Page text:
The Edinburgh side have won two of the three meetings this season, with the other ending in a draw. They've not lost to United in seven games and they're favourites to make it eight. They were favourites against St Johnstone in the League Cup semi-final too. We thought that the goal threat of Kevin Nisbet, Christian Doidge and Martin Boyle would be too much for Saints. They barely noticed them out there.
All three have had strong seasons though. Nisbet is on 17 goals, Boyle on 15 and Doidge on 11. You have to go back to 2009-10, to the days of Derek Riordan, Anthony Stokes and big Colin Nish, to find the last time three Hibs players hit double figures in the same season.
There is a lot of positivity around the Edinburgh club right now. Some of their players are coveted by clubs in England. Owner Ron Gordon says he wants to invest in strengthening the squad in the summer. They're on an upward curve. They lost their nerve in the League Cup semi-final. They held their nerve, then lost it, then regained it in the Scottish Cup quarter-final against Motherwell.
What next? Would anybody be in the least bit surprised if this one went all the way to penalties again?
Battle of the Saints too tight to call
On Sunday, it's the battle of the Saints. Of course, there's been nothing celestial about St Johnstone's preparation. They've lost two men to Covid-19 and another two have been ruled as close contacts. Callum Davidson has overcome many things in his remarkable rookie season as manager and here's another hurdle he has to negotiate.
The quarter-final victory at Ibrox was built on Clark's excellence in goal, the terrific defending of Jason Kerr, Liam Gordon and Jamie McCart in front of him and the energy of Ali McCann and Liam Craig in front of them. Every player was a giant. To win a Scottish Cup on top of a League Cup would be a domestic managerial achievement to match any in the history of the game in Scotland. For St Johnstone to win two trophies would make Davidson manager of the season by a street.
Davidson has won a League Cup and a top-six finish in the league on small resources. Stevie May is his leading scorer on 10 goals in all competitions. It's not a lot, but when you have stand-up characters throughout the team then it's enough. McCann is 21, McCart is 23. Kerr and Shaun Rooney are 24, Gordon is 25. They're top pros with a tremendous work ethic. In some ways, it's a huge surprise what St Johnstone have done. In other ways, it's not a major surprise at all.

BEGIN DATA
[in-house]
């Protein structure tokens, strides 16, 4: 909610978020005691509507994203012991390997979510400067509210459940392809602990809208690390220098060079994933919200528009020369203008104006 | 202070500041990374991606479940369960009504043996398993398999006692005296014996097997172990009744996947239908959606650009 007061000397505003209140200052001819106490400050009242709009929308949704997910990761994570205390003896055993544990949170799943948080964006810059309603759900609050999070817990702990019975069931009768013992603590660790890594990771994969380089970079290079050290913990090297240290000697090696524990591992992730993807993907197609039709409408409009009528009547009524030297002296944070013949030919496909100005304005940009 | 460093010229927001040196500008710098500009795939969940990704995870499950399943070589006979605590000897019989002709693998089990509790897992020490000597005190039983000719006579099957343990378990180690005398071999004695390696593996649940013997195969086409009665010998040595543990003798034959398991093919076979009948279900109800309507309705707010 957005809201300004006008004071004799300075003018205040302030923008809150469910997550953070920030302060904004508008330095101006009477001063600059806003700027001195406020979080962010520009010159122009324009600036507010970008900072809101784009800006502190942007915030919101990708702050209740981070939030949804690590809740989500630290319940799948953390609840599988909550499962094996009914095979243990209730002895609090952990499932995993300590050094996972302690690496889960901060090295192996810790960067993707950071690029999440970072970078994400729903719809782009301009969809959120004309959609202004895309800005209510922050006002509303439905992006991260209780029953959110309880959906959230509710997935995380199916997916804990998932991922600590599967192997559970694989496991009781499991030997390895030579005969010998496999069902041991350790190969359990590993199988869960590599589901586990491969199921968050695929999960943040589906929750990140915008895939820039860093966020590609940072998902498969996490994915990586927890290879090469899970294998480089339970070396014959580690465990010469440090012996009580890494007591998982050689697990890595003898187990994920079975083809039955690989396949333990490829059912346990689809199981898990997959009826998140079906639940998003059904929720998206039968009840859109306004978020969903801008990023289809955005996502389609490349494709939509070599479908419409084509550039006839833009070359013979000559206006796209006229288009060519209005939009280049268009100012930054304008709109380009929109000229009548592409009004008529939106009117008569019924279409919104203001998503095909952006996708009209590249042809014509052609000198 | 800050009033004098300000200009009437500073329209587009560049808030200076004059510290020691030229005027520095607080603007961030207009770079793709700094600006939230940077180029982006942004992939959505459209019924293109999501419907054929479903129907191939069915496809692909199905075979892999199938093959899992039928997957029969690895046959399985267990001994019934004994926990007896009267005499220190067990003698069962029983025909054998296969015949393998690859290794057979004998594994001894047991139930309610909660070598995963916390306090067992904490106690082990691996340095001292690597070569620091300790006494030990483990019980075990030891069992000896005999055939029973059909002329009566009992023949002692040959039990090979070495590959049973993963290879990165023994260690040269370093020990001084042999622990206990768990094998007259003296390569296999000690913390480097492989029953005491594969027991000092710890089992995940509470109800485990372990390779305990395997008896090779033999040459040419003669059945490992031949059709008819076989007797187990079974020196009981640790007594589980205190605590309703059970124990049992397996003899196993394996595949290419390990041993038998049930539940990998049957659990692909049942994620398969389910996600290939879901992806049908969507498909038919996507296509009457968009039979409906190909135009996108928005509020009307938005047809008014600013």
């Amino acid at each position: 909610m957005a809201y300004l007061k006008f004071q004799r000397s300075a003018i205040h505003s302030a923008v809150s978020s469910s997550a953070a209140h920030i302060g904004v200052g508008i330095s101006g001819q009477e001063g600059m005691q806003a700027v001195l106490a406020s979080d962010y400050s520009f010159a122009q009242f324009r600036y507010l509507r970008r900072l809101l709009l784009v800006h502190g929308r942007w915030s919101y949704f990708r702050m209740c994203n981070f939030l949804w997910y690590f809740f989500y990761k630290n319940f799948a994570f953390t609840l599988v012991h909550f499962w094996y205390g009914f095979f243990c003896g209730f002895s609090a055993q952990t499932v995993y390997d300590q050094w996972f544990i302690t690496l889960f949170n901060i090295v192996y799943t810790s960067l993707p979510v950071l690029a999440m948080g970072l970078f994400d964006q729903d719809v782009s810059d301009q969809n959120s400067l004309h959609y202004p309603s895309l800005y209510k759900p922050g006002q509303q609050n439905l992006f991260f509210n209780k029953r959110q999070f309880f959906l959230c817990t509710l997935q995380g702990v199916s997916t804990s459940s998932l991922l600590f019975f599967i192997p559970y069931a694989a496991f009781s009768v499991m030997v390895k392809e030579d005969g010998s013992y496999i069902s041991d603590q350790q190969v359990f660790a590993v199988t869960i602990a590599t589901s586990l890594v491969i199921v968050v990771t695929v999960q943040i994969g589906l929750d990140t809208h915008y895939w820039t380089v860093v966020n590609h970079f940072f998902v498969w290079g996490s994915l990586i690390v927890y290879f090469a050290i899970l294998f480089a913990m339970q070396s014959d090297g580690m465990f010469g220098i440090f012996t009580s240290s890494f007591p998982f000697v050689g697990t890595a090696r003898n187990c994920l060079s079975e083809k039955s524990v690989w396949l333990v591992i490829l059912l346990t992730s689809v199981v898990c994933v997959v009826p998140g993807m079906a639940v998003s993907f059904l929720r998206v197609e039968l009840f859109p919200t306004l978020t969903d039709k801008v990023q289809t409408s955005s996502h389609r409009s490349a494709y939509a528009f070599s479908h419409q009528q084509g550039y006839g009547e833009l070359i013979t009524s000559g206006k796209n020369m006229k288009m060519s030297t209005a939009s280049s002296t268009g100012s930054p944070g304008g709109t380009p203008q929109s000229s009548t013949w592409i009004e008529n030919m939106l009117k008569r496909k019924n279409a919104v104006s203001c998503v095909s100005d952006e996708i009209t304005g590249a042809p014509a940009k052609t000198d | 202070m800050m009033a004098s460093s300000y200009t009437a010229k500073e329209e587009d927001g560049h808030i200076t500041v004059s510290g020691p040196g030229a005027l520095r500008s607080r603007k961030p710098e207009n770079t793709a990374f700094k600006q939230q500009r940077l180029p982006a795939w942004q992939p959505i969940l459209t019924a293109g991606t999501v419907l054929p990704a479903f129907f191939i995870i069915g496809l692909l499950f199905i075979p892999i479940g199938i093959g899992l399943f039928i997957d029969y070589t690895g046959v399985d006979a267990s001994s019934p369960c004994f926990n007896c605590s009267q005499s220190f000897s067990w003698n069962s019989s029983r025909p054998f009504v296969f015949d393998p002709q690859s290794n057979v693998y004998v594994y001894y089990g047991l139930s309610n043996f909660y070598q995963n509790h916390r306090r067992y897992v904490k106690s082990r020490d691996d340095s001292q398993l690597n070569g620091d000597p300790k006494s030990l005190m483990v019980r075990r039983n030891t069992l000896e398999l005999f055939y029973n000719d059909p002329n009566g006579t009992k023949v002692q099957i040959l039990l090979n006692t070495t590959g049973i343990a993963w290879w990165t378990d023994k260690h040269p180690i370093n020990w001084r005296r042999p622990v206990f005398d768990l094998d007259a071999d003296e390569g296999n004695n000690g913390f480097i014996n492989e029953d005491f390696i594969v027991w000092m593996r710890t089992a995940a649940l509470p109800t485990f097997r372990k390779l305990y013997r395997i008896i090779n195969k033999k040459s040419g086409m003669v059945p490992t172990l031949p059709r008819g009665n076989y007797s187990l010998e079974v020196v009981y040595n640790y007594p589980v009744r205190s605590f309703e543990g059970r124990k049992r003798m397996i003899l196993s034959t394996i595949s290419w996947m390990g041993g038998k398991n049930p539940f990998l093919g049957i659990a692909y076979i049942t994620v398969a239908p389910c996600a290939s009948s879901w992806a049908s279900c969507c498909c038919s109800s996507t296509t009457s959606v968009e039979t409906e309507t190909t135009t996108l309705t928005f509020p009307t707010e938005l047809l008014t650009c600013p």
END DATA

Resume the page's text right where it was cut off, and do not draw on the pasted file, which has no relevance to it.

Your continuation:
Only two Scottish sides have beaten Rangers this season and here they are. St Mirren took out Steven Gerrard's team in the League Cup in pretty stunning fashion. Jamie McGrath was outstanding that evening. He's been on it for most of the season, to be fair to him. Sixteen goals. A real presence in the middle of the park. A totem at 24.
Manager Jim Goodwin has had a strong season while knowing that it could have and possibly should have been even better. St Mirren are lying eighth in the league on 43 points. One more win from their two remaining fixtures and they'll have beaten their best points total since 10 clubs became 12 in the Premiership 21 years ago.
They made the League Cup final to boot. They'll have regrets about that, but this is as good as it's been in Paisley in the top flight for many years. A winner on Sunday? Saint somebody. We'll accept the splinters on this occasion because this is a fiendishly hard one to call.
You wonder what these managers could do with the extra finance that winning the cup would bring, the financial leeway to add quality and depth, the capacity to keep players they desperately want to keep. Winning the cup gives them a chance to do that, this year more than any other year.
Getting to the final is the next step. We can't expect the same level of mad entertainment we got in the quarters, but there's a great sense of anticipation none the less.